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Speech and debate educators wear many hats: teacher, mentor, coach, judge, counselor, tech support, book reviewer, and so on. One of our most important hats is advocate. The needs of our students and community are not always recognized or supported by everyone. Either through ignorance, neglect, or malice, sometimes we find ourselves in the position of needing to push for what needs to happen. Thankfully, despite this unideal reality, we are in the ideal community for fostering advocacy skills and modeling them for our students so they can advocate for themselves and others. Advocacy will continue to be a part of our job for the foreseeable future, so we should think about how to do it well.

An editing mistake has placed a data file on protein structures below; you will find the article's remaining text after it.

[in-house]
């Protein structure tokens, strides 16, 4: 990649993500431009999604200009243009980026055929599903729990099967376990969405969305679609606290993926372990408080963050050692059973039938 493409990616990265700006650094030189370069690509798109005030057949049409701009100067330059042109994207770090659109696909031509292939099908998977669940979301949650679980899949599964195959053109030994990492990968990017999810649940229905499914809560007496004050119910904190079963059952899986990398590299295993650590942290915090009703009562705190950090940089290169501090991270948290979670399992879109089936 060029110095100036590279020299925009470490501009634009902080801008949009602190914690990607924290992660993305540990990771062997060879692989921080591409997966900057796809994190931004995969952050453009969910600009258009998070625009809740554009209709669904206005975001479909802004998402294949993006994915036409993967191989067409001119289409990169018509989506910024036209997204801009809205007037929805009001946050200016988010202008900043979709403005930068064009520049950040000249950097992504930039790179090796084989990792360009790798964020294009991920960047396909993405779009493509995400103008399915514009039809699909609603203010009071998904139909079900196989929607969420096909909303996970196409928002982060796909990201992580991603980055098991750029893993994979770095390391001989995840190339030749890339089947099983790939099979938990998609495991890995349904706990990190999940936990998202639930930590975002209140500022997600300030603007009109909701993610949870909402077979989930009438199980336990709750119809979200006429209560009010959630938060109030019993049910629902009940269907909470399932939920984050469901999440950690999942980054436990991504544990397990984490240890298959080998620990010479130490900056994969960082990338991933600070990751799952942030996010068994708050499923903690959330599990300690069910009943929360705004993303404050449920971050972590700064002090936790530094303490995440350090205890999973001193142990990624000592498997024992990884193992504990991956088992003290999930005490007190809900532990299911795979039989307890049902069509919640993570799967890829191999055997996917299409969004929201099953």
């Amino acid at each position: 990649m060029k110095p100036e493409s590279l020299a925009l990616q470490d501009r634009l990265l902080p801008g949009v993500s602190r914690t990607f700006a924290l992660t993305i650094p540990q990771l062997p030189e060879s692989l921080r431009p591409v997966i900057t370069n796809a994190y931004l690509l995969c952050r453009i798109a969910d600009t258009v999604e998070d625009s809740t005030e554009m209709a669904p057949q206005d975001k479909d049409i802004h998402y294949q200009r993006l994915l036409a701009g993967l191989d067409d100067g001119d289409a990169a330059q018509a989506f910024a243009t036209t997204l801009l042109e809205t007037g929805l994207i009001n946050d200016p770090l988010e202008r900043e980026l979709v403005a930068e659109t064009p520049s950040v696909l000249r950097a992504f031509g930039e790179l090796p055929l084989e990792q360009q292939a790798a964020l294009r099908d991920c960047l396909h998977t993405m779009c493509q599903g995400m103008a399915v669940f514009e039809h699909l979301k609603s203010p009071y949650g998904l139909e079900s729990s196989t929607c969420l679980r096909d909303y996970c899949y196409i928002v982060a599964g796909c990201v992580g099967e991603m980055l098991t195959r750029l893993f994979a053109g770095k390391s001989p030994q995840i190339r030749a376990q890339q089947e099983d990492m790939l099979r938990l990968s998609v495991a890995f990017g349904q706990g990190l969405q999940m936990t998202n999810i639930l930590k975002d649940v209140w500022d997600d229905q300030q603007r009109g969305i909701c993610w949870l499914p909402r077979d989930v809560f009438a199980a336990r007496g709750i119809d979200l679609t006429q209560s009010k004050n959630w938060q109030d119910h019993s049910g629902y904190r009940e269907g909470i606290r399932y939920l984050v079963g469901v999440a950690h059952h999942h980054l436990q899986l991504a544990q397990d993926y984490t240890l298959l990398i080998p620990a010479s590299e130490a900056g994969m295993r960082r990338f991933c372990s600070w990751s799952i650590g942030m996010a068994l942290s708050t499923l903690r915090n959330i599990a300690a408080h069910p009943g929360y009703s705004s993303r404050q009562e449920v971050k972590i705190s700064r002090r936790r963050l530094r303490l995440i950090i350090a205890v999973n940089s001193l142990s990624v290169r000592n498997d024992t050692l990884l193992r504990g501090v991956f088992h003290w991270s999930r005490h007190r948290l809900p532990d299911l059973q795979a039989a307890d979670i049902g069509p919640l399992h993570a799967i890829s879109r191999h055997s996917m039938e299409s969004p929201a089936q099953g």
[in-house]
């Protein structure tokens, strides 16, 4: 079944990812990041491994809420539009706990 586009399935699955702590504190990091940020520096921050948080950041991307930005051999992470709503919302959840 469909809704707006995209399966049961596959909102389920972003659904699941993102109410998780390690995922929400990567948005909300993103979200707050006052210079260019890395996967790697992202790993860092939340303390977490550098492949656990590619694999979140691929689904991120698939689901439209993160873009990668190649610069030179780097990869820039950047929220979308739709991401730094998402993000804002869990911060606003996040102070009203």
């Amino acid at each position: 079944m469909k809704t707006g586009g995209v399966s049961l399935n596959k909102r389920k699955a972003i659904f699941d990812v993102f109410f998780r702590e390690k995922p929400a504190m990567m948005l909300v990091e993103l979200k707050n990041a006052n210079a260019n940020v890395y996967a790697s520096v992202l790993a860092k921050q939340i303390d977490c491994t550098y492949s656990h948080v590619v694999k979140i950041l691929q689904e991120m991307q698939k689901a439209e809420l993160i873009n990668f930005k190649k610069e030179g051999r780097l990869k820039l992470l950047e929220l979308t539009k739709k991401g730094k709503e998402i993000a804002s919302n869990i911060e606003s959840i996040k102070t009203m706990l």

As educators, we should be  “reflective practitioners,” continually working to grow and learn as educators, advocates, evaluators, and coaches. The goal of this guide is to help you consider various perspectives and reflect on those areas that are necessary to become both successful and impactful as a professional in the realm of speech and debate. 

In our experience, there is no end to our learning as humans, and the same is true in speech and debate, so it is our hope that you will come back to these questions as you gain experience and knowledge.

There is a little room for reflection in our attention-driven technological landscape. So much is competing for attention that it becomes difficult to train ourselves to focus on the things we know actually matter. This reflection guide is much like a journaling practice—it helps us develop reflective habits and think about how to improve our practice. This is a framework that we can use as necessary, and also helps us as educators develop the habits of mind that make reflection a consistent mental habit.

Course Time: 1 hour